New cars are notorious for losing value the moment you drive them off the lot. But video games, smartphones, computers and electronics, jewelry, books and baby clothes are all things that lose value fast as well. Consumer goods that lose value tend to have excess supply or go obsolete fast. Video games, jewelry, books and baby clothes are examples of products that constantly glut the market. Smartphones and other electronics are always being made obsolete by newer versions.
1. Video Games
Most games drop about 30% of their resale value as soon as the shrink wrap comes off. The values continue to plummet sharply in the ensuing days and weeks.
For example, Call of Duty: Advanced Warfare is one of the best selling video games of 2014. Released in November of 2014, used copies had lost 28% of their value within four months. The price for the PS4 version new is $38.95 on Amazon. Used on eBay there are dozens of offers for $28.
Another top selling game, EA Sports’ Madden NFL 15 sells for $38.95 at Walmart. After a few months, copies of the football video game were likewise available on eBay for $28.50. That’s a 27% drop.
Even more recently, Sony released the video game Bloodborne on March 24th of 2015 to critical acclaim. The game retailed for $59.99 on Amazon. Only nine days later, copies of the game could be had on eBay for $50.00. A 17% drop in just over a week.
Why do games lose so much of their value so fast? Copies of new video games are a commodity. Game companies print millions of copies, and within a few days, most buyers have played the games through to their conclusion. The glut of used, unwanted copies on the market makes video games shed value rapidly. The solution of course is patience. Anyone who can wait even a week after the release of a new video game before buying a copy can save 10% of their money or more.
Smartphones are another type of consumer product that don’t retain their value very well. For example, the popular Samsung Galaxy Note 4 with its metal frame and 805 quad-cord processor retails for $845.99 out of contract. Several listings on both Amazon and eBay sell the phone used for around $480. That’s a loss of 43% the moment it leaves the store.
Another big seller, the Google Nexus 6, came out right around Christmas of 2014 and was priced at $649 for the 32GB version and $699 for the 64GB version. Just a few months later, the phone is available for 26% less on eBay. That’s a big drop for a phone that was just introduced a short time before.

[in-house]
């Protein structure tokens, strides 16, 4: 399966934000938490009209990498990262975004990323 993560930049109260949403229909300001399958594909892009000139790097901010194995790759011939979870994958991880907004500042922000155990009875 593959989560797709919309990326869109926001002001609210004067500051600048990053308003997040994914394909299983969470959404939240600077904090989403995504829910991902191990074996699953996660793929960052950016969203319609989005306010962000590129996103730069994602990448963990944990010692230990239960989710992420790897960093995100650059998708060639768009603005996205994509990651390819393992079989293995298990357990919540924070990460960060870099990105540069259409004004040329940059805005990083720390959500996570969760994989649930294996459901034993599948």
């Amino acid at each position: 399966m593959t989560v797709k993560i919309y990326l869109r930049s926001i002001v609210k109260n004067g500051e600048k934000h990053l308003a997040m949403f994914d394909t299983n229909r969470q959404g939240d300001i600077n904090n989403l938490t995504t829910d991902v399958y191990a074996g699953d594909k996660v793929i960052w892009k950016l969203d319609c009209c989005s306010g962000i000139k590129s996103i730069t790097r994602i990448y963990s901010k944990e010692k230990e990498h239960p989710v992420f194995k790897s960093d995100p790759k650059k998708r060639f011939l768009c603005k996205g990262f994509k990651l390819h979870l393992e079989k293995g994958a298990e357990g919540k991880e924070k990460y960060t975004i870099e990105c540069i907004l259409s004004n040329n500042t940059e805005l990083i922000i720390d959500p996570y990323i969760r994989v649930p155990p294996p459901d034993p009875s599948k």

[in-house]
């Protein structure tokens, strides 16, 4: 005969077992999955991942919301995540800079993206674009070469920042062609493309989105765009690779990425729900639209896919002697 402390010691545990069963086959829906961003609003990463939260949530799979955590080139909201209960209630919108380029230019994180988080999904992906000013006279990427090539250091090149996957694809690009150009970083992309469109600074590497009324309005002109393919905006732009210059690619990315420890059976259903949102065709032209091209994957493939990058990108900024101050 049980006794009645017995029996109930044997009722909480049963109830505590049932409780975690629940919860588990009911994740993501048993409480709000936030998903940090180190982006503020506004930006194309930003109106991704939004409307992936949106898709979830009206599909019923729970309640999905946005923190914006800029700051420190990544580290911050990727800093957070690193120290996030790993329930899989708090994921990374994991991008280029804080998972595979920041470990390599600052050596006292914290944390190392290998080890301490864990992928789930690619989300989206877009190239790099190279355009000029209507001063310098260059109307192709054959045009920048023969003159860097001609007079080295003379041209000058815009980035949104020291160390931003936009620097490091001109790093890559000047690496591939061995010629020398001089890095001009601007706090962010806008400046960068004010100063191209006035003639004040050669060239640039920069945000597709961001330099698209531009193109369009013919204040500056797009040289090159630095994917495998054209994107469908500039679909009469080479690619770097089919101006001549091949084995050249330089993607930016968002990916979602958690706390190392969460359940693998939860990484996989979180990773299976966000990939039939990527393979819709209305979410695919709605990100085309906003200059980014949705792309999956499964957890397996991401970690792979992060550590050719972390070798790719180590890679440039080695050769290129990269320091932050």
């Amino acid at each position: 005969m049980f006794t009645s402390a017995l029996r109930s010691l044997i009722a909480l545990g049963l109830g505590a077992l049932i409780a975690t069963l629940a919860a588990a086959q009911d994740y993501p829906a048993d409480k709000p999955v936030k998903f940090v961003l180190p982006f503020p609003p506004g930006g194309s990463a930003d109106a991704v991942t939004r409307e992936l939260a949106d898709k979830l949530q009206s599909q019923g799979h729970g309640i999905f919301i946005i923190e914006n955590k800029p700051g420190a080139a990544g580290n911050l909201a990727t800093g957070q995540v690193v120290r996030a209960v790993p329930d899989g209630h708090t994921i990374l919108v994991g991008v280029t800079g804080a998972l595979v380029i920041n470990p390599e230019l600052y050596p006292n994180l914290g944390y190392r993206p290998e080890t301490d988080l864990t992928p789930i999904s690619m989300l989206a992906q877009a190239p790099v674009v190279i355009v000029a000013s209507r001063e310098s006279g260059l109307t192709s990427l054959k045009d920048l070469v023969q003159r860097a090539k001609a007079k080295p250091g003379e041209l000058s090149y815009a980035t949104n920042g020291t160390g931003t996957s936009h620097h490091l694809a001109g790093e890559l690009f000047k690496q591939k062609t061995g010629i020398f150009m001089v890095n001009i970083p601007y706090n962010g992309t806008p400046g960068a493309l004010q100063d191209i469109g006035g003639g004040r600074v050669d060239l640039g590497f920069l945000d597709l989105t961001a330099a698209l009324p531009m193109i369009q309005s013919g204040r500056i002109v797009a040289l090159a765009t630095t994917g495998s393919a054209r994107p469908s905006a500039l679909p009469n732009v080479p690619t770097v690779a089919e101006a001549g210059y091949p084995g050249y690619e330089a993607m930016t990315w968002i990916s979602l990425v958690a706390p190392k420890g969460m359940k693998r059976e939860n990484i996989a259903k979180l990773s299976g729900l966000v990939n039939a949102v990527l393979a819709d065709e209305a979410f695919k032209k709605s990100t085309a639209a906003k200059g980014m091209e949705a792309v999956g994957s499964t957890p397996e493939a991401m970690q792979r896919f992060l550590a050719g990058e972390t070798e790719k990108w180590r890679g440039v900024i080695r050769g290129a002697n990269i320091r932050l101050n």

iPhones fare slightly better. The iPhone 6 16GB version retails for $649.99 from AT&T with no contract. Used on eBay and Amazon, offers for the phone start at $549. That’s a loss in value of 21%. That may not seem like much difference from the Google Nexus 6’s price drop, but the iPhone 6 was released three months earlier, so there’s been more time for the luster to wear off.
There are several possible reasons smartphones lose value so rapidly. The biggest is probably that there’s always a new version out there. If sellers of used phones didn’t drop their prices there’d be no reason for anyone to buy second hand. Another is availability. There are enough people who upgrade as soon as they can to glut the market with used phones that aren’t all that old.
A couple possible solutions to smartphone value shrinkage suggest themselves. One is buying used phones, but that may feel funny to some. A phone, unlike a video game, can spend a lot of time pressed up against its owner’s face. Another solution is holding onto a current phone a little bit longer. While this won’t lower the price of the next upgrade, someone who pays $199.99 for a new iPhone once every four years under contract will pay 50% less than someone who upgrades every two years. Even in 2015 there are still people out there making good use of the iPhone 4.
3. Computers and Electronics
Laptops, tablets and desktop computers lose value fast, and for the same reasons as smartphones. New versions of electronic equipment hit the market on a regular basis, often with big upgrades to speed, memory and screen quality.
The highest reviewed tablet on Amazon is the Samsung Galaxy Tab 4, 8-inch, selling for $199. Used the tablet sells for $151.49 on Amazon – a 25% price drop.
The Dell Latitude E7440 Ultrabook, one of 2014’s favorite models, originally sold for $1,340 new. A few months later, prices range around $650 used at various markets online. A 51% drop in a fairly short time.
There are exceptions. The Dell XPS 13 is 2015’s Ultrabook darling. The computer lists for $1,049 on Amazon brand new. Used, there are offers in the neighborhood of $975 at both eBay and Amazon. That’s only a 7% drop, but then again the machine was only introduced a few weeks ago. Apple computers and tablets do okay at holding value also. A 2010 MacBook Pro, loaded, originally sold for $2,300. Refurbished, the same machine goes for $1,289 on Google shopping. That’s a 44% price drop. Not bad for a five year old machine, considering last year’s Dell lost 7% more than that.